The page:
“In a world of fake castles and anthropomorphic rodents, an epic battle begins when an unemployed father’s sanity is challenged by a chance encounter with two underage girls on holiday,” reads the official plot synopsis. True, but the real question is, did Disney, a global corporation known for strong-arming anyone who runs afoul of its intellectual property rights, allow the film to be released? Or did they simply not care? Director Randy Moore swears that Disney has simply ignored his film.
Some call Escape From Tomorrow a horror movie, and to mainstream audiences, it will play as freaky enough here and there. While the film flirts with horror elements, there are simply not enough of them to call the film “horror”; in fact, it’s nowhere close. Escape is more of a surrealist drama shot in black and white, which will no doubt be trying for the same mainstream audience. The story follows a man, who is husband to the obligatory nagging wife and father of two small, demanding children. Of course, we see everything from his point of view, to how his family drags him down, to his infatuation with two very young (ew) Parisian girls. On the very last day of the family’s vacation, this bedraggled dad gets a phone call from his boss, promptly firing him. He brushes it off so the family can concentrate on having a good time, because Disney World is no place for reality.
We find out how much truth that holds as the day wears on; his son’s eyes go black, the animatronics in “A Small World” take on scary faces. Once or twice, the harpy of a wife sees strange things herself, and if the film continued on this bent instead of letting its father character’s libido get in the way, we would have a very unique story. Alas, the film goes down the usual path of the husband’s wandering eye, and we are treated to his femme fatale and evil witch to his wife’s exhausted saint. These tired tropes get in the way of the story; unless you’re a middle-aged male, tangibly riding vicariously on this guy’s coattails into some kind of madness.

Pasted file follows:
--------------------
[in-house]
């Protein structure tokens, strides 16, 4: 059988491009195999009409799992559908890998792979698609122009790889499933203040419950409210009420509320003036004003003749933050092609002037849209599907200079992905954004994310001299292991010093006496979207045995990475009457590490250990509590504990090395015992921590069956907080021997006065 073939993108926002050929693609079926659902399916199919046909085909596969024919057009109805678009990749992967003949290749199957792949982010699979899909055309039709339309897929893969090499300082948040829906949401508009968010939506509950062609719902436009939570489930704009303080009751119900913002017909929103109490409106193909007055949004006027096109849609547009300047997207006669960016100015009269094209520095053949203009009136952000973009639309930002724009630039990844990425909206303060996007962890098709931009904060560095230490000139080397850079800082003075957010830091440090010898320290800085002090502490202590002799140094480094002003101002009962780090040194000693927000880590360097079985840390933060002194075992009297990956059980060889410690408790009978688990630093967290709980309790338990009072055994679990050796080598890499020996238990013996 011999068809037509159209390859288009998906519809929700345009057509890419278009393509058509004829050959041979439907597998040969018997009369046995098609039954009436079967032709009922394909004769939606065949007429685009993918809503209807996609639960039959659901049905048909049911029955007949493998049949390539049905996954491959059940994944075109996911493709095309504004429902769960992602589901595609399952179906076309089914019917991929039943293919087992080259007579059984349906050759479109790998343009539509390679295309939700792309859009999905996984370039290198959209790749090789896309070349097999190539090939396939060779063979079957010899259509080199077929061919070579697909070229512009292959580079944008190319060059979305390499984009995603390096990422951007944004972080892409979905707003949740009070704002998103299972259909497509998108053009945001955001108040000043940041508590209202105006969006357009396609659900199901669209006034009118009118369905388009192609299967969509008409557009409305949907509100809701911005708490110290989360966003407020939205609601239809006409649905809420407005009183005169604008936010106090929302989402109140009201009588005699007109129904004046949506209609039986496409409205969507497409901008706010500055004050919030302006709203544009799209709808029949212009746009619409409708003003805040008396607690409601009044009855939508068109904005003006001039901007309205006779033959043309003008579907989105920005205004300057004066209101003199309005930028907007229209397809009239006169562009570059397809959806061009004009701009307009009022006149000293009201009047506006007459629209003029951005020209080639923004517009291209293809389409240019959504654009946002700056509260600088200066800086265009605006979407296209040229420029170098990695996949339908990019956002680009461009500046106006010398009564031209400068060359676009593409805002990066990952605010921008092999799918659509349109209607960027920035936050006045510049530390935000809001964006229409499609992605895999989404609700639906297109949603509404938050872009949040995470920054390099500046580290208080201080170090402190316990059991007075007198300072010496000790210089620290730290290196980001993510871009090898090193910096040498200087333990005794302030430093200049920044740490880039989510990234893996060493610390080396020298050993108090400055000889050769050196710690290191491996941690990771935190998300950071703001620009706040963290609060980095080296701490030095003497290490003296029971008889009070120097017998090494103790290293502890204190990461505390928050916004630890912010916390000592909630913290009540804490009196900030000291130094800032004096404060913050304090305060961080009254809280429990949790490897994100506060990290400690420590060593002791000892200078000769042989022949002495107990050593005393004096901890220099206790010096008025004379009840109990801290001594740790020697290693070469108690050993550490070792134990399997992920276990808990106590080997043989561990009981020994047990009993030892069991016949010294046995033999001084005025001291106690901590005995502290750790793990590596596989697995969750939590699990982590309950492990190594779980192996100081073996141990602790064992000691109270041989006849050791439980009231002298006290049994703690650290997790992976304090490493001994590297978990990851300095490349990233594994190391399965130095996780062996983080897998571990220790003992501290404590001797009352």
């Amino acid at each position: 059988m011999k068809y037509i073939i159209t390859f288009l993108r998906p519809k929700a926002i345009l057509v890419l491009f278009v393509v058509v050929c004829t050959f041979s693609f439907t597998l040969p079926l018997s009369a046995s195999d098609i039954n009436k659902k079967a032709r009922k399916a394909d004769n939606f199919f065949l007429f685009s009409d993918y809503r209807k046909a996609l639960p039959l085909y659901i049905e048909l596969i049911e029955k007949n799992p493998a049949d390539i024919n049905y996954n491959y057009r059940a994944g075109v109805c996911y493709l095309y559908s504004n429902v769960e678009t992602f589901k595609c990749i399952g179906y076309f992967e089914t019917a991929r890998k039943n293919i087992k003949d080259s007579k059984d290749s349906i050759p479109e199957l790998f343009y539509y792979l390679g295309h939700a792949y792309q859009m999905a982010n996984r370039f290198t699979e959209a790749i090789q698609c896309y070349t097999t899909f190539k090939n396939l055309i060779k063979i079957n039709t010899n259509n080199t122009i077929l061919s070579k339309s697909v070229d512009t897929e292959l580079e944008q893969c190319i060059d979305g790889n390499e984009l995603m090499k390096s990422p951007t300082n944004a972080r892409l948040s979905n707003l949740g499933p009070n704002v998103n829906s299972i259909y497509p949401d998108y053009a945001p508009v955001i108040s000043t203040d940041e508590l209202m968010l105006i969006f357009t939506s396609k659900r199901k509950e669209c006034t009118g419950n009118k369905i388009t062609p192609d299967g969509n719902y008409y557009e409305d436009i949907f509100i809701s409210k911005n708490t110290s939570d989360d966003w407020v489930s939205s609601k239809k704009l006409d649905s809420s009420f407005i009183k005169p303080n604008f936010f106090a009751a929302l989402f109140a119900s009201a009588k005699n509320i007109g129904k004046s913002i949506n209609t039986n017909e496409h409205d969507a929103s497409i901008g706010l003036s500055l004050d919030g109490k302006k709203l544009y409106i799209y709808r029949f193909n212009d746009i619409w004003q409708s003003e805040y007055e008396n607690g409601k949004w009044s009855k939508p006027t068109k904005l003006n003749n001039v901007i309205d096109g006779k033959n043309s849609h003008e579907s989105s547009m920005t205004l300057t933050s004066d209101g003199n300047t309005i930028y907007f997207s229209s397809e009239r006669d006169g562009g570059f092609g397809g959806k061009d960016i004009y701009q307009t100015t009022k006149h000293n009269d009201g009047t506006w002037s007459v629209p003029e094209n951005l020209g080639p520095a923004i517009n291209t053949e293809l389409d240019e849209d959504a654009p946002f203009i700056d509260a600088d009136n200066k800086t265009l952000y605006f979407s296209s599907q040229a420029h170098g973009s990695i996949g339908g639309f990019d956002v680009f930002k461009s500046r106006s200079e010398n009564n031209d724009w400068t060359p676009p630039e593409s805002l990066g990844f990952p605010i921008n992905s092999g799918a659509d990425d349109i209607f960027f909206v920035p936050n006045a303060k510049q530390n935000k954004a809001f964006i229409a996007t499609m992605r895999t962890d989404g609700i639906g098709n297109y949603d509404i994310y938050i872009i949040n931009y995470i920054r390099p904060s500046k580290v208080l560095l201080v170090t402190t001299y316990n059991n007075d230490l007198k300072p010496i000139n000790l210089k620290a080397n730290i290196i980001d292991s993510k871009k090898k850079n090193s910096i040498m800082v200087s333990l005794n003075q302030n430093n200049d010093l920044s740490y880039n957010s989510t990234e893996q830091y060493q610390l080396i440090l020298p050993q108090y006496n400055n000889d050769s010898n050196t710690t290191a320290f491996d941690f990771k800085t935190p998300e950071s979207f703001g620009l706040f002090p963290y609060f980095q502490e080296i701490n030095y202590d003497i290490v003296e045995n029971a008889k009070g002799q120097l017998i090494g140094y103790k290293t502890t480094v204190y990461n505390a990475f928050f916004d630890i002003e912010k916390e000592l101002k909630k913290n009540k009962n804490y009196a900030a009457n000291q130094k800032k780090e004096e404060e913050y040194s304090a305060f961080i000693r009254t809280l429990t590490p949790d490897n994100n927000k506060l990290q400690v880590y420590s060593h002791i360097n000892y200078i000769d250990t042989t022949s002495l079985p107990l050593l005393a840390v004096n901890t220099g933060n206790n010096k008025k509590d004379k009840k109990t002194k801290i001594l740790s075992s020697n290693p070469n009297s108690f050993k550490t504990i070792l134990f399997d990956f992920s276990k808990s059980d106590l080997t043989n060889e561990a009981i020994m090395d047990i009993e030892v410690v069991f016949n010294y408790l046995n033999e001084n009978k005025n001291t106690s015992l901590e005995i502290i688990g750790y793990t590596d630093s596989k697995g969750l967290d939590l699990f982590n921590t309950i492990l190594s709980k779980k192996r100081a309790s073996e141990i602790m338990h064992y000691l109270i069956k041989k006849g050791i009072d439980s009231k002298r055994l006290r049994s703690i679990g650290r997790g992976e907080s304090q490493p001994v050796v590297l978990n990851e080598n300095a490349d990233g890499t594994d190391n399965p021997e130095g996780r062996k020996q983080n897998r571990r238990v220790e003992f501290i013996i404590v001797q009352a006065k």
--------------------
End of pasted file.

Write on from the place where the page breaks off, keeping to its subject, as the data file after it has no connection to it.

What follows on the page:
That said, the movie isn’t without its good parts. The backstory of the above femme fatale/witch is interesting and could warrant a whole film on its own. There’s some kind of weird sickness called the “cat flu,” a cutesy parallel to reality’s bird flu, maybe, that came in a bit too late and warranted further explanation. But for those who’ve been traumatized when Disney didn’t lead up to perceived expectations or for the curious who like a bit of anarchy with their pop culture, Escape From Tomorrow may satisfy some cravings for the bizarre.
See for yourself soon: the film releases on October 11th from Producers Distribution Agency on VOD and in select theaters.